SPECIAL COVERAGE
CHANDIGARH

LUDHIANA

DELHI


THE TRIBUNE SPECIALS
50 YEARS OF INDEPENDENCE

TERCENTENARY CELEBRATIONS
M A I L B A G

Education and the fear of freedom

The article “Education and freedom” (Perspective, Feb 11) by Anil Wilson is most refreshing and welcome. His contention to liberate education from the status-quoists who suffer from a “fear of freedom” needs to be seriously taken up by the creative and progressive educationists.

In a globalising and competitive world, we don’t want individuals who are conformists and always reluctant to look at things and phenomena critically and creatively. Why are our teachers or educators afraid of providing an environment to their students which cultivates and encourages creativity among them? Are they afraid of a situation which may put teachers’ own creativity on test?

Today only those can cope with the situation who are critical, creative, constructive and look towards the future in an objective manner. The education system’s prime duty is to create this type of generation of individuals. A stereo-type or traditionalist education system spoils the students’ creativity.

It is time for progressive and forward looking educationists, intellectuals and politicians to come forward and liberate the education system from the clutches of the status-quoists. Otherwise, the day is not far off when cumulative knowledge of our modern students will force them to swing into show the status-quoists the door.

The media and the Internet provide immense knowledge and practical skills to think and act freely and creatively. Sadly, many a student are far ahead of their teachers or educators in respect of creative knowledge, skills and practices. This is the reason why our teachers are afraid of providing freedom in all spheres of education.

Education is imparted in a piecemeal way to keep the students’ knowledge restricted to one field only. Education can’t be divided into compartments. An integral approach towards education is the need of the hour.

SUDESH KUMAR SHARMA,Kapurthala


 

II

Sadly, in spite of 300-odd universities, only about 5 per cent of the pass outs are employable in today’s job market. And majority of this 5 per cent are educated in the IITs and IIMs and get immediate attention of various employers offering hefty pay packages.

It is largely due to a big knowledge gap between these institutes and other
universities. In these institutes, communication between the teacher and the taught is very rich while in our universities this is lacking. In most average universities, fear of freedom and resultant consequences in working hard to compete with these institutes is looming large.

Here teachers never learn to experiment. The best way to bring all these universities to modern-day requirements is to give equal opportunities to the teachers and the taught for “continuous learning” to upgrade their knowledge and not to be satisfied with just “survival learning”.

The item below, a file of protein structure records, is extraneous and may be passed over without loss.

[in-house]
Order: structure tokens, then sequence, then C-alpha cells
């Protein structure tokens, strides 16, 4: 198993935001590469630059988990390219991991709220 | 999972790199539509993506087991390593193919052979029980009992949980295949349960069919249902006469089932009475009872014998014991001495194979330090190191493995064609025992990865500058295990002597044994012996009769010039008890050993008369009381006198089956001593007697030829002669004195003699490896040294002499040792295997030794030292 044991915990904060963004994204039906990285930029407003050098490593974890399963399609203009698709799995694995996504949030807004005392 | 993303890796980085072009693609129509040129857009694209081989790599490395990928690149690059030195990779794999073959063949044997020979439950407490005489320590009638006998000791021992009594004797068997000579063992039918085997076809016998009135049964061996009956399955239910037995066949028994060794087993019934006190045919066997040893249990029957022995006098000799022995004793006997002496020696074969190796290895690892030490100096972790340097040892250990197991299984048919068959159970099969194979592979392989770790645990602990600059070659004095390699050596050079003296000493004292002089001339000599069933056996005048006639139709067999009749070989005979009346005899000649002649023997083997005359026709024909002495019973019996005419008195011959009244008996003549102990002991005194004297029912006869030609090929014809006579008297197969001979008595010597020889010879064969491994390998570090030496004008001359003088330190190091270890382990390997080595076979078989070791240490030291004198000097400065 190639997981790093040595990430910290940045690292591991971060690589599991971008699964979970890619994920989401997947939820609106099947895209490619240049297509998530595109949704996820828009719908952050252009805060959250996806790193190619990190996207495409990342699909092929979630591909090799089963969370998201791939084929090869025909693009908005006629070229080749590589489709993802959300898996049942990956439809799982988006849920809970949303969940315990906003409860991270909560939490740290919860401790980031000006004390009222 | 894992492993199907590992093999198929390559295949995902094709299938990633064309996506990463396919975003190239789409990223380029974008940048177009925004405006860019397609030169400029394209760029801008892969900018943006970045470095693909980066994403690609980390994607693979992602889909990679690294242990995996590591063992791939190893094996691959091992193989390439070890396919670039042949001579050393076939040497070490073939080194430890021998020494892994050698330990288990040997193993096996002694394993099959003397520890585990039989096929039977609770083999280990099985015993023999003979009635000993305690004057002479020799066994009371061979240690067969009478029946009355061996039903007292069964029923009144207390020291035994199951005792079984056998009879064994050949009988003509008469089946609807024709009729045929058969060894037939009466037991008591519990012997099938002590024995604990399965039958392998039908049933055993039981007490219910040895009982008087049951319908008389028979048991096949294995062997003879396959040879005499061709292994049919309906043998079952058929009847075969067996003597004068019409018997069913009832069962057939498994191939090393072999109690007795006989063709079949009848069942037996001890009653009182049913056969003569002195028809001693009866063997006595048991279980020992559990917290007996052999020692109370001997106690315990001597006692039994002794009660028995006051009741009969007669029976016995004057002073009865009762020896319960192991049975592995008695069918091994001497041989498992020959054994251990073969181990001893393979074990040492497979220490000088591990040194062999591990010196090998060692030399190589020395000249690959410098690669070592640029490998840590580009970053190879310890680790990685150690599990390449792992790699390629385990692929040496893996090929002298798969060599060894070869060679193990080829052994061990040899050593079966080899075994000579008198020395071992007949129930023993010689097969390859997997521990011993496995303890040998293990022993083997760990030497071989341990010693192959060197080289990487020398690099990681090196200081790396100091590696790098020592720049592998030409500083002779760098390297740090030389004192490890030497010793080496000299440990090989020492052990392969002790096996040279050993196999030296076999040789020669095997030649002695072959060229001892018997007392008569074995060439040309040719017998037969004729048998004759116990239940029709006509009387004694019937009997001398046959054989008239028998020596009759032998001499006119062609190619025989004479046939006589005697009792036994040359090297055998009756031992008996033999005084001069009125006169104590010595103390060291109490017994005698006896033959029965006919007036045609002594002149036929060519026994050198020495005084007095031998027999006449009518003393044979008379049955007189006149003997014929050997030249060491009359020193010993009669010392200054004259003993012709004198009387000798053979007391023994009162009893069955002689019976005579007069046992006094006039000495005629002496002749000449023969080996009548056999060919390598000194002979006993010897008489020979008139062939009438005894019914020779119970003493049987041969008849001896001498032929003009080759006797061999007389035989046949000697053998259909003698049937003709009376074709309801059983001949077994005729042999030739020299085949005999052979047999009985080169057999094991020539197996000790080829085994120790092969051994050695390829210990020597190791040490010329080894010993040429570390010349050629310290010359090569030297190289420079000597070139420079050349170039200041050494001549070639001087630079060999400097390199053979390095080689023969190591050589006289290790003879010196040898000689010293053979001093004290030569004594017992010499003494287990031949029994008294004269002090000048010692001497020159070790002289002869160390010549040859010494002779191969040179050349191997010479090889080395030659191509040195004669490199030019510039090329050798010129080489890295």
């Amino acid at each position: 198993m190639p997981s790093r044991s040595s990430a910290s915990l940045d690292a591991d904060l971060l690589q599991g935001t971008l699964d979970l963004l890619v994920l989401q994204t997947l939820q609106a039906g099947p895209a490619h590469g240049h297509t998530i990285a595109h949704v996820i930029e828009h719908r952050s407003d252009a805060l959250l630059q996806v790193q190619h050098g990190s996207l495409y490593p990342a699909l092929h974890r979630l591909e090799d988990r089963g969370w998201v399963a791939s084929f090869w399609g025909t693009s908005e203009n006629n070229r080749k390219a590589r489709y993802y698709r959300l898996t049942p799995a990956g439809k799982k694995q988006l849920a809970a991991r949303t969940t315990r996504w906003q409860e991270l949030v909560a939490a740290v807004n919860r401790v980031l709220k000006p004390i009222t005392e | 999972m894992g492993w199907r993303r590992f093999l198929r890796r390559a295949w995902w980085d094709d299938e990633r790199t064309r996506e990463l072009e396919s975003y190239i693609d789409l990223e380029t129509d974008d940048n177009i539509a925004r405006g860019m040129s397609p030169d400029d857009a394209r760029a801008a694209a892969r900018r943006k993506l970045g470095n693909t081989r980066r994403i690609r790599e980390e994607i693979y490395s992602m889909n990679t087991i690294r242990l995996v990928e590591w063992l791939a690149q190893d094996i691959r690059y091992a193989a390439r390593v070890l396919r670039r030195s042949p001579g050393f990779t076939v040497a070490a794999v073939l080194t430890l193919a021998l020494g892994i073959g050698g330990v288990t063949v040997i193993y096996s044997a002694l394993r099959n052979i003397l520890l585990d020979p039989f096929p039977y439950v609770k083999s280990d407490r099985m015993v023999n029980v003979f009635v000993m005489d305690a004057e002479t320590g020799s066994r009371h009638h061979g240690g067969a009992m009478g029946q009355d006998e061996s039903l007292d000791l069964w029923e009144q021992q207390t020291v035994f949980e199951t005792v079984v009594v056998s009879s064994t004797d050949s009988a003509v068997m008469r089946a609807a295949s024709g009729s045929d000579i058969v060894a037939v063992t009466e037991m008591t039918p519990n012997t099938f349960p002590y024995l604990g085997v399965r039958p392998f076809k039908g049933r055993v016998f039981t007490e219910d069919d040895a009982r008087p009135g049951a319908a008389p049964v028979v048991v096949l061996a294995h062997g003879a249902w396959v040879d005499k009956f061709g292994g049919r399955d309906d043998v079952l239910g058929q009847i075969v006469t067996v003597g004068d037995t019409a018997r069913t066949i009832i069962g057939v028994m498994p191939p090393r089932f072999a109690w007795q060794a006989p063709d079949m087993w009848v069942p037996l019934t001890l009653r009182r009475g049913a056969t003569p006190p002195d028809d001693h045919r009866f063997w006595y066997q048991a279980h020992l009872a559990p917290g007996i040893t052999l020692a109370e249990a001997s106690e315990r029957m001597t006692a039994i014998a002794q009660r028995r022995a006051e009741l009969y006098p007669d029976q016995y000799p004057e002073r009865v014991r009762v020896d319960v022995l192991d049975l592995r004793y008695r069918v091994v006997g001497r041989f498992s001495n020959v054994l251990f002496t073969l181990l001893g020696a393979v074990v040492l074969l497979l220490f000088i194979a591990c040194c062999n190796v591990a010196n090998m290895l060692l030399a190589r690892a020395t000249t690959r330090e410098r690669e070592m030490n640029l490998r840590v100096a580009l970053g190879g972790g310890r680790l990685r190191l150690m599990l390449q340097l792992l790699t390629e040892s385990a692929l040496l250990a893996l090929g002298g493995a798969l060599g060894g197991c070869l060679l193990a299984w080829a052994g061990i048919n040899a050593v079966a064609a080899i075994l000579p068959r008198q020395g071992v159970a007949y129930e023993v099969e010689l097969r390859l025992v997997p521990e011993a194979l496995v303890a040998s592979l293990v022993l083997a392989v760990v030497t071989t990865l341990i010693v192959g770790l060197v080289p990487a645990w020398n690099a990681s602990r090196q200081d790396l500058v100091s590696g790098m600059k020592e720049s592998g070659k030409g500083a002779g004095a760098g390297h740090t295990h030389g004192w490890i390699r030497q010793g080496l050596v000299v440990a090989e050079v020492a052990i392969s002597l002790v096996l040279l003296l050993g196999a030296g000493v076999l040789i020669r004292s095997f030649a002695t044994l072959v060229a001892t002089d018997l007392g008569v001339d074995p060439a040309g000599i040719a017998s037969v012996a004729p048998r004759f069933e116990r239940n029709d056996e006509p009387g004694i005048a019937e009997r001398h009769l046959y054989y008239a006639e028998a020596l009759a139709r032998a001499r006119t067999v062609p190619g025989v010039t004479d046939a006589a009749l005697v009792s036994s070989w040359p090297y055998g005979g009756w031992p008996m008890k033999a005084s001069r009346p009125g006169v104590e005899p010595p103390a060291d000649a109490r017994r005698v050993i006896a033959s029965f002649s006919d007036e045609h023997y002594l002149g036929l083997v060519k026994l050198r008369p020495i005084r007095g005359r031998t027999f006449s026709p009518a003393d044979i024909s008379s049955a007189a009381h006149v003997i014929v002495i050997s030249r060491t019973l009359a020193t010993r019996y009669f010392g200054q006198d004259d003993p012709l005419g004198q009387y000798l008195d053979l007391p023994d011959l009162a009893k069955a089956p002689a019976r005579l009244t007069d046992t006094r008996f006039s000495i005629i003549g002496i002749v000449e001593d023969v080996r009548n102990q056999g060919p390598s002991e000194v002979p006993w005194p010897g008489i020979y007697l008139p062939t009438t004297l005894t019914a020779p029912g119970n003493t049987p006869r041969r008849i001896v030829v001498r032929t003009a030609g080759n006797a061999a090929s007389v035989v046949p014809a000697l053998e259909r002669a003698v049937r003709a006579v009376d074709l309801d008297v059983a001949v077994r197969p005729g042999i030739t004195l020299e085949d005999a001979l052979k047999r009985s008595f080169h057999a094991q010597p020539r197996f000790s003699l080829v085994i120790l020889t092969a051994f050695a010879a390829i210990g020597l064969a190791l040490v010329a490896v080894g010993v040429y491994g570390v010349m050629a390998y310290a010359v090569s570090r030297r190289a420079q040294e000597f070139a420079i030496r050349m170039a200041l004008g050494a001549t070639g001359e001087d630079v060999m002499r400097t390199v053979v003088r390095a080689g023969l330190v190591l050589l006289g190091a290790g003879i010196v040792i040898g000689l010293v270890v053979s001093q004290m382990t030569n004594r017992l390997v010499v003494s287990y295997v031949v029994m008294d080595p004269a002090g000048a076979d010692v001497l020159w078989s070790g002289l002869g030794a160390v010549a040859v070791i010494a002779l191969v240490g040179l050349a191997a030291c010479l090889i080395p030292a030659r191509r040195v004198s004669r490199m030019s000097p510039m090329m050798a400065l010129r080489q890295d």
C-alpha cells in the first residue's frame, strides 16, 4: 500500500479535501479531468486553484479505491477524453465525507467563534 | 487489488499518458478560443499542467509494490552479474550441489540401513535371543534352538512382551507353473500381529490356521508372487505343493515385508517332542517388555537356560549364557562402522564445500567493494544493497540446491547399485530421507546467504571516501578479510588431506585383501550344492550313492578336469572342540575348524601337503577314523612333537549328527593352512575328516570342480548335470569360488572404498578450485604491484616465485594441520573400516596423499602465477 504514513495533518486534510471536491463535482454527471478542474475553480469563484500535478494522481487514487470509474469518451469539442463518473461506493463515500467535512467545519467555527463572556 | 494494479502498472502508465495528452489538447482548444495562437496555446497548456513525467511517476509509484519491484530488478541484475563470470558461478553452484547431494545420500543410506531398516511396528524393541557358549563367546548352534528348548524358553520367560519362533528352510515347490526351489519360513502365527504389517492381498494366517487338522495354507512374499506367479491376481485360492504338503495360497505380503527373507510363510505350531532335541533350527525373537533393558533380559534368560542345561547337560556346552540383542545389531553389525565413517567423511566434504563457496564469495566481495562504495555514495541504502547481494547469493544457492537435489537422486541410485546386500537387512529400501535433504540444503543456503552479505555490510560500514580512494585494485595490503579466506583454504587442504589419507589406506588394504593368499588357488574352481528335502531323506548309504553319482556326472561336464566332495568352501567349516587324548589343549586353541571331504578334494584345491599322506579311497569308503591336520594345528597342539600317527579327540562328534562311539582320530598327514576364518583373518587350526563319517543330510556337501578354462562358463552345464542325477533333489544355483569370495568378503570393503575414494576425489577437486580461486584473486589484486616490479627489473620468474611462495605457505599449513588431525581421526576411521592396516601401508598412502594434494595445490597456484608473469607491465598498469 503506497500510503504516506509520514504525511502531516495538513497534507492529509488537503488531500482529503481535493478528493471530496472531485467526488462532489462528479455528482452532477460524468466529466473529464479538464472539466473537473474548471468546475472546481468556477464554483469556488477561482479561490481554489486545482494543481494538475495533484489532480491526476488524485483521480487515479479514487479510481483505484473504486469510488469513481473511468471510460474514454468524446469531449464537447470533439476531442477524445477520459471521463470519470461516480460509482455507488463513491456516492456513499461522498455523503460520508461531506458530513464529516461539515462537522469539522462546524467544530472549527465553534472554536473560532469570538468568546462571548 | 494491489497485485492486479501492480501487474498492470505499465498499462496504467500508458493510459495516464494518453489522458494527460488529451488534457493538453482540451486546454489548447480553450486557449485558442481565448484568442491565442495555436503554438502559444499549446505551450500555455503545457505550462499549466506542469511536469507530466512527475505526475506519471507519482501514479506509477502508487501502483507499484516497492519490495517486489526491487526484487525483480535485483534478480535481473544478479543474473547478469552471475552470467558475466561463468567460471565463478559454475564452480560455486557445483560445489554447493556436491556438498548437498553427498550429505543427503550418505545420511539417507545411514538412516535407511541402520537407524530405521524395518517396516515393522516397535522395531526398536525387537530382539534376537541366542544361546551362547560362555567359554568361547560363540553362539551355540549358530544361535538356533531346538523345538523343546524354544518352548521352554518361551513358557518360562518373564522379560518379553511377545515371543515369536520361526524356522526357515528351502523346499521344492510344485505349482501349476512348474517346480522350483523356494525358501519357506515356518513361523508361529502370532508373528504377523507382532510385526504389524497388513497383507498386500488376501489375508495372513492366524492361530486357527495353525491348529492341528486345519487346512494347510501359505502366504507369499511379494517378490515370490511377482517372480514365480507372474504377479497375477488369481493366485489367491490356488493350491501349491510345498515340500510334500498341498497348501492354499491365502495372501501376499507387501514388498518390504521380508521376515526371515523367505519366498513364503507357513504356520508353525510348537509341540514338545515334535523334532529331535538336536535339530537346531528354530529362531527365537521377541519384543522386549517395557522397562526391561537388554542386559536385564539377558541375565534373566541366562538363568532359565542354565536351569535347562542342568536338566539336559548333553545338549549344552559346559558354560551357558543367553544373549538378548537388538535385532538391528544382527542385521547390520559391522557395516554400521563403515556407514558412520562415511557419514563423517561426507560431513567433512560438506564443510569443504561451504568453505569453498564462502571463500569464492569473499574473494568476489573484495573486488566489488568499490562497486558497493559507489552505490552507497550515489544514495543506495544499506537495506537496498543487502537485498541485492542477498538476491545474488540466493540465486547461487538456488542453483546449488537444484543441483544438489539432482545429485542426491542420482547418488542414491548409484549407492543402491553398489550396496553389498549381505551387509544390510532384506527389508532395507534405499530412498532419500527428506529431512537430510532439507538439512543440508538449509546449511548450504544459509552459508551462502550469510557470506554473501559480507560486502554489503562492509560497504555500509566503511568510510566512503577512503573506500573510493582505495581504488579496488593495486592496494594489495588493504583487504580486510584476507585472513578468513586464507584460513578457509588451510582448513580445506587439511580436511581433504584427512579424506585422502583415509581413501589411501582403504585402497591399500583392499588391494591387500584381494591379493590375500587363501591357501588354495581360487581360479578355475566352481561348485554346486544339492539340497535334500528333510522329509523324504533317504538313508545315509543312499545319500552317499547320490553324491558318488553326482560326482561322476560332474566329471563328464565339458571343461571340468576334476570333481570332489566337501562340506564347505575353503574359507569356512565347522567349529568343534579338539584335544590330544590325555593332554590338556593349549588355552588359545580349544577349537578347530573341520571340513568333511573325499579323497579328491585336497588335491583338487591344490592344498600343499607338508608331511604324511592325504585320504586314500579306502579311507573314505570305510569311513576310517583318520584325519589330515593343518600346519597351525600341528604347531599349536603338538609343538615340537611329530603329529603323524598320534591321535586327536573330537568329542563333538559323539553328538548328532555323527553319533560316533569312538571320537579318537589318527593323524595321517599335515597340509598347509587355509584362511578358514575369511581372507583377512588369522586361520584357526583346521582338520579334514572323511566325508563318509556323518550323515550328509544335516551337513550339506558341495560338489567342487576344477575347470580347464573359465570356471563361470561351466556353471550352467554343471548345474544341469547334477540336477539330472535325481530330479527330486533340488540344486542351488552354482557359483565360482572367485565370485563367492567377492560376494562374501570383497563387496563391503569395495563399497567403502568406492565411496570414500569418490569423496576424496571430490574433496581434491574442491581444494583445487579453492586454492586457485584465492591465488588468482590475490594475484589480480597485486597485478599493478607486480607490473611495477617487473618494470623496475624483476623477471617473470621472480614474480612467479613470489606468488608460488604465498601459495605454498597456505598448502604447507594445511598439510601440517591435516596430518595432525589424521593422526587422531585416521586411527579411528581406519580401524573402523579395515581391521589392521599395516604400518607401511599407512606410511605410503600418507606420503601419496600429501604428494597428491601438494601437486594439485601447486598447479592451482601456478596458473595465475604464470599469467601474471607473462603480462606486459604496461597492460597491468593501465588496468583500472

Dr O.P. JASUJA, Patiala

Election woes

All in the name of elections,” (Saturday Extra, Jan 13) by Khushwant Singh is an apt and factual description of the scenario in the state. The writer is right in stating “the more it changes, the more it remains the same.”

For Punjabis, irrespective of the caste tag, the main purpose is to earn money, even if it is through the exploitation of the common man. The election process for the purpose of bringing about a change of government is irrelevant for them.

All moral values, honesty, truth, spirit of nationalism and service to humanity are things of the past.

The teachings of Guru Nanak and the other gurus are recited in gurdwaras and are implemented in deed and on the ground.

Equally traits like non-violence, trusteeship of property and use of swadeshi — a part of Mahatma Gandhi’s ‘experiments with truth’— are neither the plank of political parties nor of individuals aspiring to political power.

Electoral reforms which enable dedicated persons to be elected to power are the need of the hour.

RIKHI DASS THAKUR Pallehru, Hamirpur

Setting the right precedent

SociaL engineering being done by Nawanshahr’s dynamic deputy commissioner Krishan Kumar has set a noble precedence for the whole state to follow (Saturday Extra, Feb 3).

Besides efficient economic monitoring of the district, he has aptly realised his duties of social auditing which is commendable.

His sharp acumen and focused approach has curbed the menace of female foeticide and widespread drug addiction to a significant level.

His novel initiatives of formulating the Upkar Coordination Society, preparing girls for job market through computer literacy, helping the marginalised becoming self-reliant has made him an idol for the locals.

Though Krishan Kumar might be at loggerheads with the politicians for the way he handled the affairs during the recent elections, bureaucrats are supposed to and authorised to correct social anomalies.

If they have the passion and will to respond, the success rate will surely be high. There is no doubt about it.

Their personal involvement and field level participation can better mobilise the masses. Nawanshahr pioneered in setting the model. Now it is for the rest to follow and respond.

Dr SHALINI SHARMA,PAU, Ludhiana

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